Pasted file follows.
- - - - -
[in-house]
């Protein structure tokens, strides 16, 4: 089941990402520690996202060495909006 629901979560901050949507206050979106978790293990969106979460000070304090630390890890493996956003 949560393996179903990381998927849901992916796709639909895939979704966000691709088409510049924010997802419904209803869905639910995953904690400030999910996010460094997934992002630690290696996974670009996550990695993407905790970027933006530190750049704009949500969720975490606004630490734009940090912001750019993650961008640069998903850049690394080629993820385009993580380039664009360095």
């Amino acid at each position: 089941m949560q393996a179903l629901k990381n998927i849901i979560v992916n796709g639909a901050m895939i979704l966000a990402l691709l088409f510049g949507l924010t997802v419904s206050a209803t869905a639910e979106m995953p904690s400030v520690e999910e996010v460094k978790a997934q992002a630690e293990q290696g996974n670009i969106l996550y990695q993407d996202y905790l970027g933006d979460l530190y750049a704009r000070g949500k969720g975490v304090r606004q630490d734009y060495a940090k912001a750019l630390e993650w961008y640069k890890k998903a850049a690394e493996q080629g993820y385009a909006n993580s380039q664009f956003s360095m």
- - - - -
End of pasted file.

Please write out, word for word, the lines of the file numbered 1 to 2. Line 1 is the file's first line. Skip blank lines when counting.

[in-house]
């Protein structure tokens, strides 16, 4: 089941990402520690996202060495909006 629901979560901050949507206050979106978790293990969106979460000070304090630390890890493996956003 949560393996179903990381998927849901992916796709639909895939979704966000691709088409510049924010997802419904209803869905639910995953904690400030999910996010460094997934992002630690290696996974670009996550990695993407905790970027933006530190750049704009949500969720975490606004630490734009940090912001750019993650961008640069998903850049690394080629993820385009993580380039664009360095």